2002 Scholium Project - Sylphs Guman Vineyard 750ml

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VF 100   IWC 89   Collector 85
2002 Scholium Project - Sylphs Guman Vineyard Front View
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Professional Reviews For This Wine

Vinfolio | Rating: 100

Harvested from John Guman's one acre plot planted in 1970 by Nathan Fay. John still tends to the vines by hand. One of the extraordinary aspects of this wine is the dramatically long fermentation of thirty three months. One of a handful of Chardonnays I have ever tasted that deserved the ultimate rating. Truly a wine sent from the gods. The richly scented nose is layered with roasted hazelnut, caramelized lemon peel, and honey. The palate is focused with beautiful acidity, quince, dusty white peach, nectarine and jasmine. The acidity in this wine sets it apart from most others that demand earlier consumption. 89 cases produced.

Drink Dates: 2005-2030
Author: Vinfolio Team

Professional content appears courtesy of Vinfolio

International Wine Cellar | Rating: 89

($80; 100% chardonnay, from vines planted in the 1970s) Full straw-gold color. Exotic aromas of honeycomb and toffee; smells like botrytis. Sweet, smoky, fat and rich, with a distinctly wild, gamey character to the honeyed, toasty fruit. Very glyceral chardonnay with 16+% alcohol. This one took a full two years to finish its sugar fermentation and went through full malolactic.

Author: Stephen Tanzer
Issue: Issue 126

Professional content appears courtesy of Vinfolio

Collector Reviews For This Wine

Rating: 85
Author: Jim C198
Tasted On: 08/09/2006
A bit heavy on the malos. Big wine.

Average rating: 95, based on 3 reviews

Collector Data For This Wine

324 bottles owned by 75 collectors.

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About This Producer

The Scholium Project, made by Abe Schoener, pushes the envelope of expectation in wines, producing esoteric varieties from somewhat obscure vineyards througout northern California. Schoener, who completed his graduate work in Ancient Greek Philosophy, concentrated on Homer. His label's name translates to "school, schooling" from Greek, and signifies an undertaking for the sake of learning, paralleling his winemaking journey. Schoener took a sabbatical from teaching in 1998 to work as an intern at Stag's Leap Wine Cellars in Napa Valley before moving on to work in the cellars of Luna. He then began the Scholium Project in 2004, entitling wines using proprietary names rather than varieties. In the cellar, Schoener allows his wines to take their own natural course by leaving them undisturbed in the barrel, not sulfuring or topping off - instead he allows the fermentation to develop a ripeness particular to wine, not fruit. Scholium Project wines are extremely limited in production.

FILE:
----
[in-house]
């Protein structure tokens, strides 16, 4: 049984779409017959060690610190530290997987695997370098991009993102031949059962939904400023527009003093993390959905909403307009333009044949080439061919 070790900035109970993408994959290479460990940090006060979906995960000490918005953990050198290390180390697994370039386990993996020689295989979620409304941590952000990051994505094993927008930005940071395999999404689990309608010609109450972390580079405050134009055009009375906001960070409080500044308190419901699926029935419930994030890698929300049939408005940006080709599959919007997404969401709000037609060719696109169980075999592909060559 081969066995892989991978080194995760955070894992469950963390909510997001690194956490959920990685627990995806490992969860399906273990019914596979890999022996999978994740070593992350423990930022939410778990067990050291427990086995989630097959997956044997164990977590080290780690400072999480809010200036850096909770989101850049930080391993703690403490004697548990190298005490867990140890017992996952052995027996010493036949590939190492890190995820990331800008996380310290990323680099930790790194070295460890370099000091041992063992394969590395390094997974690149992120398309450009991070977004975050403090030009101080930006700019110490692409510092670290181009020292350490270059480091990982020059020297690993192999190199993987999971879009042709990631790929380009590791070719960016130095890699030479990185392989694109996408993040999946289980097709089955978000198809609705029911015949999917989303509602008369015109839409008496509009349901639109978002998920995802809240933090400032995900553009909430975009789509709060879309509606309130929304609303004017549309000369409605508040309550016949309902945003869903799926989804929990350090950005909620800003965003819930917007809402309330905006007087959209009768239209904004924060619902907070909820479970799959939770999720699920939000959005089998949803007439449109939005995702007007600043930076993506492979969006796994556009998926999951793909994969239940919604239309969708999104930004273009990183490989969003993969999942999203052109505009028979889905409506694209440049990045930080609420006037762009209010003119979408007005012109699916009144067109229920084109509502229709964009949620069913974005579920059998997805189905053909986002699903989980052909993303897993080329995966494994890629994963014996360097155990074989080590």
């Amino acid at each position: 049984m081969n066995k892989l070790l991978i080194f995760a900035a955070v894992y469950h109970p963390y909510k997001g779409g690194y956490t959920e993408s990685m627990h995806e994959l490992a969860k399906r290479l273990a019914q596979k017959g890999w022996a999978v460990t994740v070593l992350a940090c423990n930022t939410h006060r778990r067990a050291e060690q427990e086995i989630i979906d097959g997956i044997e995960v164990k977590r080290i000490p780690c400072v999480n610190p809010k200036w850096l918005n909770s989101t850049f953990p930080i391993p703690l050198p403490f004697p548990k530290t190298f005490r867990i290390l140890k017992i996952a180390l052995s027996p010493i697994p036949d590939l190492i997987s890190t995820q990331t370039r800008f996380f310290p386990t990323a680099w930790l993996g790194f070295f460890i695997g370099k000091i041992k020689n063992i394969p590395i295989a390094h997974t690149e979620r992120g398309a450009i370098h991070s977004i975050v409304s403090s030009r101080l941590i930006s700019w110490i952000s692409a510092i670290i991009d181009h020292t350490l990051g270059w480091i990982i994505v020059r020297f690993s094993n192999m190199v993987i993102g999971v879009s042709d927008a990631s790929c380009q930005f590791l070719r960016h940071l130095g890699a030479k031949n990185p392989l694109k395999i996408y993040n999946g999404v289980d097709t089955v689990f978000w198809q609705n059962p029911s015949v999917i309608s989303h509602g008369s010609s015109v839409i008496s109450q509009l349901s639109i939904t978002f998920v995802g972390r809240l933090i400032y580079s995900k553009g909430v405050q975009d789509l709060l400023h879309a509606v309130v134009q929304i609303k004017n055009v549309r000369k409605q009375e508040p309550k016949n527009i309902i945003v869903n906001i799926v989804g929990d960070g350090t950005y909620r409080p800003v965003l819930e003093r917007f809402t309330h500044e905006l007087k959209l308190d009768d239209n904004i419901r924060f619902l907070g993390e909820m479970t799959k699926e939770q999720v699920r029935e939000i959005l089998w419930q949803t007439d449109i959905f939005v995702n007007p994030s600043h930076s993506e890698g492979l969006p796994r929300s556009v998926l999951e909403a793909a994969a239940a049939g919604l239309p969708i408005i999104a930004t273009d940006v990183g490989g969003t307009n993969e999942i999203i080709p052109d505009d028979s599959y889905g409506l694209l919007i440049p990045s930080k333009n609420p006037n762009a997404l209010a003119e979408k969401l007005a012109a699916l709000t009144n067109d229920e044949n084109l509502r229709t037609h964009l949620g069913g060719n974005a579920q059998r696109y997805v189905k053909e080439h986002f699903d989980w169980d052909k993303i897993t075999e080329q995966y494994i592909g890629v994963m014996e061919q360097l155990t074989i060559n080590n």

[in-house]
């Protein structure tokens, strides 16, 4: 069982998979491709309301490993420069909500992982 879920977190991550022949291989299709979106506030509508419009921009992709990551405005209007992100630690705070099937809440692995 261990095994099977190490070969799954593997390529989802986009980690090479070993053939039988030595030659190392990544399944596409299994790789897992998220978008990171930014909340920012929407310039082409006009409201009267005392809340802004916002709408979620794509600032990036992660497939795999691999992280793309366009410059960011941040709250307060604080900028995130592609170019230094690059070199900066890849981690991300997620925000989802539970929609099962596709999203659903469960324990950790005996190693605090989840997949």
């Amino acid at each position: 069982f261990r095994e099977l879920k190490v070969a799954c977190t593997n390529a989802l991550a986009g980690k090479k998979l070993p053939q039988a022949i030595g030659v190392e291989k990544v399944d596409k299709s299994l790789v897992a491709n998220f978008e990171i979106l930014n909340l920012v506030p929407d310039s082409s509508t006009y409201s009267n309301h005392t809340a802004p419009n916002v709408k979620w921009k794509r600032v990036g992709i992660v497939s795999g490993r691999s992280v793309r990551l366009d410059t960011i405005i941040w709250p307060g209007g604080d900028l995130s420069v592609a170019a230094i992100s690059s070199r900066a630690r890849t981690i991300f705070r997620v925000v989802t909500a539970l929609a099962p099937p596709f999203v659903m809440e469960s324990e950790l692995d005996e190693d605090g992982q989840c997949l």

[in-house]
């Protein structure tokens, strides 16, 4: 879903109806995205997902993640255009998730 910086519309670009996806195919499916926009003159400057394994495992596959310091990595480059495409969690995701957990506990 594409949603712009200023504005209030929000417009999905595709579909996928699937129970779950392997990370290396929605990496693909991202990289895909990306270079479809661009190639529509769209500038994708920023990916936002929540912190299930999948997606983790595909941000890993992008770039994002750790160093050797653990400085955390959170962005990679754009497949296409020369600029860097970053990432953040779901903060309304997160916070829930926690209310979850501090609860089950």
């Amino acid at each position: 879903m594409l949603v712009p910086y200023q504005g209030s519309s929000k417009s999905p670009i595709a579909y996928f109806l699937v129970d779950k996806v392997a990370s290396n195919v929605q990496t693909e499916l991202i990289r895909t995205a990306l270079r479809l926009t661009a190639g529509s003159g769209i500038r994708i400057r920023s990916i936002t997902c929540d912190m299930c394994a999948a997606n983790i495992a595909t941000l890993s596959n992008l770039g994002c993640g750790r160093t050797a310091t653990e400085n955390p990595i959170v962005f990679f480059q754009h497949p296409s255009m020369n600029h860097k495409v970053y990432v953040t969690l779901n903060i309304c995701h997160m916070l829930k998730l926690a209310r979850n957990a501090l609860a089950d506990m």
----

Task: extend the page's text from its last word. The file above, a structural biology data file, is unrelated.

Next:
See other similar producers: Sine Qua Non, Hartwell Estate, Miner Family Vineyards

Wine Varietal: Chardonnay

Arguably the best dry white wine grape out there, Chardonnay is grown all over the globe. In addition to being the backbone of fine white Burgundies, Chardonnay is also one of the three major grape varieties used in producing Champagne. Susceptible to a myriad of complications, Chardonnay berries are relatively small, thin-skinned, fragile, and oxidize easily. Chardonnay grapes can be sensitive to winemaking techniques and more difficult to handle from harvest to bottling than many other varieties. Some producers will use malolactic fermentation (where harsher malic acid is turned into softer lactic acid and carbon dioxide) to reduce crispness and acidity and add a creamy, buttery texture to wines. The "oaky" character of some Chardonnays comes from fermenting or aging which takes place in oak barrels. Once barrel-aged, Chardonnay may take on notes of vanilla or toast. While Chardonnay is produced worldwide, the best can be found in France, the United States, Argentina, Chile, Australia, Italy, New Zealand, and South Africa. Typical descriptors for Chardonnay include mineral, green apple, citrus, tropical fruits, vanilla, butter and smokiness.

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